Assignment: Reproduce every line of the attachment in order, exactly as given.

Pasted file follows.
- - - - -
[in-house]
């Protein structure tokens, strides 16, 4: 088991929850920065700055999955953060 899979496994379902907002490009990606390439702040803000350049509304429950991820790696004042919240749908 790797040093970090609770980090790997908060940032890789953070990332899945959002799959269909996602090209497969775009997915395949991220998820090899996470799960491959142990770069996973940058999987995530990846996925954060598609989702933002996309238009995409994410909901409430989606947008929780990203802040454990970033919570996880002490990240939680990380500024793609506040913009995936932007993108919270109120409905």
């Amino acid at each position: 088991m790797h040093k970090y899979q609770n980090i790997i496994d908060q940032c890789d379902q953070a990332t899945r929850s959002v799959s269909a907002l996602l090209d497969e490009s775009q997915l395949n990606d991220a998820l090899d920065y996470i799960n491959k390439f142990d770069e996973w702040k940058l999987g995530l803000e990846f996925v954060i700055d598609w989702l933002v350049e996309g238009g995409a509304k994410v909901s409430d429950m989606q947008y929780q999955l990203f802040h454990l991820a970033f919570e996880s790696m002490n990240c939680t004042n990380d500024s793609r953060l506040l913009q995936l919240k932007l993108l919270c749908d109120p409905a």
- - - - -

[in-house]
């Protein structure tokens, strides 16, 4: 088991929850920065700055999955953060 899979496994379902907002490009990606390439702040803000350049509304429950991820790696004042919240749908 790797040093970090609770980090790997908060940032890789953070990332899945959002799959269909996602090209497969775009997915395949991220998820090899996470799960491959142990770069996973940058999987995530990846996925954060598609989702933002996309238009995409994410909901409430989606947008929780990203802040454990970033919570996880002490990240939680990380500024793609506040913009995936932007993108919270109120409905």
């Amino acid at each position: 088991m790797h040093k970090y899979q609770n980090i790997i496994d908060q940032c890789d379902q953070a990332t899945r929850s959002v799959s269909a907002l996602l090209d497969e490009s775009q997915l395949n990606d991220a998820l090899d920065y996470i799960n491959k390439f142990d770069e996973w702040k940058l999987g995530l803000e990846f996925v954060i700055d598609w989702l933002v350049e996309g238009g995409a509304k994410v909901s409430d429950m989606q947008y929780q999955l990203f802040h454990l991820a970033f919570e996880s790696m002490n990240c939680t004042n990380d500024s793609r953060l506040l913009q995936l919240k932007l993108l919270c749908d109120p409905a």